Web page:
Chicago Manager Jim Frey wouldn't second-guess himself tonight after ordering his pitcher to walk Tony Gwynn, the major leagues' leading hitter, and face Steve Garvey at a critical point in the Cubs' 7-5 loss to San Diego in Game 4 in the National League championship series.
"We thought we had a better shot at getting Garvey than Gwynn," Frey said of the Padres' first baseman, who included a run-scoring single in the seventh inning among his four hits and five RBI. "That was our thinking."
The plan backfired. Garvey's single scored Bobby Brown, giving the Padres a 4-3 lead. Gwynn went to third on the play and scored when Jody Davis mishandled a pitch by reliever Tim Stoddard.
Those runs offset Chicago's two-run eighth inning, and gave the Padres a chance for Garvey to add to his heroics with a dramatic, two-run homer in the bottom of the ninth.
"I think you've got to respect Garvey," said Frey, who told reporters he didn't want to take a chance with Gwynn, hitless in three previous trips. "You can't fault the pitcher, either.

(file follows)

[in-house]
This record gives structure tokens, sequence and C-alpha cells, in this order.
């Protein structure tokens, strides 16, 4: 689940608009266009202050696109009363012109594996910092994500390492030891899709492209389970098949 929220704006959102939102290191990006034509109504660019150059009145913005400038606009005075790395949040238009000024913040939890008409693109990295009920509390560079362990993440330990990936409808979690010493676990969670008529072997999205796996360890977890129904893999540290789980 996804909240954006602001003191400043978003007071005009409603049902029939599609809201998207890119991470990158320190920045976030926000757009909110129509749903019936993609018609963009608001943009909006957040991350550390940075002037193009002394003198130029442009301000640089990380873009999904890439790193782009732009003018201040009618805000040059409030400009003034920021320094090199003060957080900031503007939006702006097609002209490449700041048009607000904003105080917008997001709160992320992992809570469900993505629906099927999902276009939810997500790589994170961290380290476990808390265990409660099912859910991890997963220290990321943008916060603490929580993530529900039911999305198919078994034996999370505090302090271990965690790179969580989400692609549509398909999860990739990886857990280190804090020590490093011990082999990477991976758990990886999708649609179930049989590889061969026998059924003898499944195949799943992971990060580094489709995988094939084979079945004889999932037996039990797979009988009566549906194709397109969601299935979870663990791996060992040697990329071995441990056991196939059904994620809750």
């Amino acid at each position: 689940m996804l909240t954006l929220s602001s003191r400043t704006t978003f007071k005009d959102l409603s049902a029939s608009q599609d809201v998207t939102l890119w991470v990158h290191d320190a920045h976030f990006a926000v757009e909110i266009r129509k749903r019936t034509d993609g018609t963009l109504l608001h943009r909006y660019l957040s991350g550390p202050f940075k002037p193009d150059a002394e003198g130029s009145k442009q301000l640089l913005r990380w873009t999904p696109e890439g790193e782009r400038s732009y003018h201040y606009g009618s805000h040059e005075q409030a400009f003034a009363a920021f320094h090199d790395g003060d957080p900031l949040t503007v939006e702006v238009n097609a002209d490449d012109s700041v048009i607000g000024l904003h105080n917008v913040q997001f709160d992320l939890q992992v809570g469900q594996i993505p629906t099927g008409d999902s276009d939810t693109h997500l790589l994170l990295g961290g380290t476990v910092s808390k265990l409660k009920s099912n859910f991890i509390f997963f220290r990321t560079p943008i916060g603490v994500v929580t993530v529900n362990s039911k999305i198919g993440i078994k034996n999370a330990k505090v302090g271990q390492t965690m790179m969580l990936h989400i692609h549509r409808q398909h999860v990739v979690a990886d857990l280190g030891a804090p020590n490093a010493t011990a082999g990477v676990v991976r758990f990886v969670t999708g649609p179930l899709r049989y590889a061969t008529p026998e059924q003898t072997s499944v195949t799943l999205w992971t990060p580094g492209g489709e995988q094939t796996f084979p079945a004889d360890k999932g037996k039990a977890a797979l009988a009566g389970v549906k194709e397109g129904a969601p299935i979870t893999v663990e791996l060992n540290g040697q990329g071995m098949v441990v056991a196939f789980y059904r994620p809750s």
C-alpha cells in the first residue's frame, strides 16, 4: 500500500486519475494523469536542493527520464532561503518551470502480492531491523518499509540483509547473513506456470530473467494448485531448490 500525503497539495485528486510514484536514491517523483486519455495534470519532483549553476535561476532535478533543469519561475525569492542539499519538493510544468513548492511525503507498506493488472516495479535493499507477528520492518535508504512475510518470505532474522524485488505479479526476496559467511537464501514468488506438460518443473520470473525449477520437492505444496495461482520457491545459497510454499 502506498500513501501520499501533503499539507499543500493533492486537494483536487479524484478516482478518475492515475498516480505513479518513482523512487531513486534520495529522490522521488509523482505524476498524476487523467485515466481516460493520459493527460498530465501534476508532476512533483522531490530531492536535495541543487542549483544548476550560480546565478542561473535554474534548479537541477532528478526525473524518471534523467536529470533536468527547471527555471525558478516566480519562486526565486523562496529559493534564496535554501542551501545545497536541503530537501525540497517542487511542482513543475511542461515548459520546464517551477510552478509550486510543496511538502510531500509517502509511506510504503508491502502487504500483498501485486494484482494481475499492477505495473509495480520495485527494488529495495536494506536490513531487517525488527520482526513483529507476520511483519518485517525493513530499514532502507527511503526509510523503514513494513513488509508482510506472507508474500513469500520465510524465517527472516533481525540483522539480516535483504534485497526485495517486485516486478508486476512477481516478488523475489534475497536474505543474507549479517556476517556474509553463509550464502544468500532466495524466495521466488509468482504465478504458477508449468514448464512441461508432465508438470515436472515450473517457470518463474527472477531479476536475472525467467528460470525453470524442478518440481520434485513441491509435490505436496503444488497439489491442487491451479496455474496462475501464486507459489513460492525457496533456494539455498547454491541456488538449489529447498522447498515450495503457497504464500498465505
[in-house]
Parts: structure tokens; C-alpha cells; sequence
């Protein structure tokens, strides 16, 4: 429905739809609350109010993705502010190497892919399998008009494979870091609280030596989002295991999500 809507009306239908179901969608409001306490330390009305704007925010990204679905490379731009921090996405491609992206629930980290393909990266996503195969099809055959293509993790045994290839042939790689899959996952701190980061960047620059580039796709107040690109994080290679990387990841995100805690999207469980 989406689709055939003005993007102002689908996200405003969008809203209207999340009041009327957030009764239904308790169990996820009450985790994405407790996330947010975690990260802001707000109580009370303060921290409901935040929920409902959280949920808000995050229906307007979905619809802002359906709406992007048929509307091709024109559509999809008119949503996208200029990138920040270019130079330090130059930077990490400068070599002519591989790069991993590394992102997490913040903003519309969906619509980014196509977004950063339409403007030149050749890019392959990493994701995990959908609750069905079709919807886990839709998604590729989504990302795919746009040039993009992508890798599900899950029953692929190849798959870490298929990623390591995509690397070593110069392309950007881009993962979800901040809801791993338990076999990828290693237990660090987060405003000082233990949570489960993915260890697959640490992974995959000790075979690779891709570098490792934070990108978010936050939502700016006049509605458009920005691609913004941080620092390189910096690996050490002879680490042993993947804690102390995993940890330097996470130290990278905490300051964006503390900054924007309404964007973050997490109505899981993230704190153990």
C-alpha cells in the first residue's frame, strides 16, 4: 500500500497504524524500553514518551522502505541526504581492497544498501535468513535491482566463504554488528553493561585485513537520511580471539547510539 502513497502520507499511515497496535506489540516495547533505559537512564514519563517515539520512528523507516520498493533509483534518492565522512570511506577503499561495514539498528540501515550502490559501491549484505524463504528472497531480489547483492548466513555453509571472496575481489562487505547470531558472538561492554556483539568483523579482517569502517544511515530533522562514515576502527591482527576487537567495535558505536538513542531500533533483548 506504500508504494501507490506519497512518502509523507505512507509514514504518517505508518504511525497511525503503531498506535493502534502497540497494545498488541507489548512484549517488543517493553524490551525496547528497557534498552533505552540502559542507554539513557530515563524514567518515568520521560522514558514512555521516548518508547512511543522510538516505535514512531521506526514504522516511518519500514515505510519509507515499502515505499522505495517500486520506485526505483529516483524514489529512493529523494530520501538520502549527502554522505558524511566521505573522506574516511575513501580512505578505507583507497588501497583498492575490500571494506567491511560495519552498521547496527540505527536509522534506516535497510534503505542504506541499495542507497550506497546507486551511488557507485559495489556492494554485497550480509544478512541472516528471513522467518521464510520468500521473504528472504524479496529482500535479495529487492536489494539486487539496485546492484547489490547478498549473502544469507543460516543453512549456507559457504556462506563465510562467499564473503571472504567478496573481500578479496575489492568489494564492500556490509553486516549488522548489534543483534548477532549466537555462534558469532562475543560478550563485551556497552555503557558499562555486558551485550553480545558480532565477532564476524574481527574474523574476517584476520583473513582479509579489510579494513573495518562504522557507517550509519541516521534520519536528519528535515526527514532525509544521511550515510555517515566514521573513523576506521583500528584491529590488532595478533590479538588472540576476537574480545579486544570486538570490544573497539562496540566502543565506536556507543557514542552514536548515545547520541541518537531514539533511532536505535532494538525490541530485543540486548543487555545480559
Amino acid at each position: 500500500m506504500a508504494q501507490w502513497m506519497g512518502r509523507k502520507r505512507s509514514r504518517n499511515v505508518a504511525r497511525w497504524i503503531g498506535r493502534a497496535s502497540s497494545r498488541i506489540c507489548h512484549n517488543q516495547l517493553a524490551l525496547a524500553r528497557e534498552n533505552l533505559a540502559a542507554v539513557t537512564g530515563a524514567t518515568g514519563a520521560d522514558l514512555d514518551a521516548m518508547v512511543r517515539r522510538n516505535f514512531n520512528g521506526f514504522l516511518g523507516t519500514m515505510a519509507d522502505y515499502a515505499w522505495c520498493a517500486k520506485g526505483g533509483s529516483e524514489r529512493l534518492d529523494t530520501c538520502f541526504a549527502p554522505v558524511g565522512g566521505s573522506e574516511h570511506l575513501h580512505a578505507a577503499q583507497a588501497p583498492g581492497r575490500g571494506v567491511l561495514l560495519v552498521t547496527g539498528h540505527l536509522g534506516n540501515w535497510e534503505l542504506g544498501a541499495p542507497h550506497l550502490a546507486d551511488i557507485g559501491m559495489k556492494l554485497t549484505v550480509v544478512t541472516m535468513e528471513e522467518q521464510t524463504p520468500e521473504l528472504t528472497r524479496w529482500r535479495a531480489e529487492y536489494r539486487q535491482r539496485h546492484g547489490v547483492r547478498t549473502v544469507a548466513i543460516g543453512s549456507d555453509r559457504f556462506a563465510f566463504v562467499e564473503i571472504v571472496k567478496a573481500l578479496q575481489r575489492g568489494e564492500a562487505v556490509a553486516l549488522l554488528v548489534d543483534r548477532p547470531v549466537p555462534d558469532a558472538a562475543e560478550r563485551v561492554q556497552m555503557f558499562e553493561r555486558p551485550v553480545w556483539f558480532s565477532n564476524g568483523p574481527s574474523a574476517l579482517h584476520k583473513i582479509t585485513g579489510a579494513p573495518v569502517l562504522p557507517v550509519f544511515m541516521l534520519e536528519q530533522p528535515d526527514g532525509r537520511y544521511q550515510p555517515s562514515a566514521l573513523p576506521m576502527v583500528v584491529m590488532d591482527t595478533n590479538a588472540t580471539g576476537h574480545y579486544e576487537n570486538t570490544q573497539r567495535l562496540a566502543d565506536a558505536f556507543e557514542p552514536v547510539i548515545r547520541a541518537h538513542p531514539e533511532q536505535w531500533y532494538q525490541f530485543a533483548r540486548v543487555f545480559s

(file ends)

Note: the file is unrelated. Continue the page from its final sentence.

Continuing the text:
"There are a heck of a lot of guys in these funny uniforms who couldn't have done what he did," Frey said of Garvey. "We played the odds."
Davis, who visited with Stoddard twice during Garvey's seventh-inning at bat, agreed.
"Tomorrow, we'd do the same thing. Tony's the batting title leader, and you know he's going to get his hits," Davis said. "We thought we had a better chance with Steve, but what can you say? He did it to us all night long."
Neither Gwynn nor Garvey, who now has an NL playoff career batting average of .356 (31 for 87), expressed surprise at Frey's decision.
"Tony is the leading hitter, and he's a lefty facing a right-hander," Garvey said. "Strategically, it was a good move. We as baseball players come up in situations like this and we don't always succeed. But when you do, you take a lot of pride in that."
Going into Sunday's final game, Padres Manager Dick Williams says, "I love our chances. We're in our park with our 10th man for the final game."
The Padres will be facing Rick Sutcliffe, 16-1 during the regular season and a winner over San Diego in the league championship's opener Tuesday in Chicago.
"I think we can beat him," Williams said confidently.
Eric Show, 15-9 during the regular season and the loser in Chicago's 13-0 victory in the first game, will oppose Sutcliffe.
"It's just one more game and we're going to find a way to win it," said Gwynn. "I'm so hoarse from yelling that I can't talk."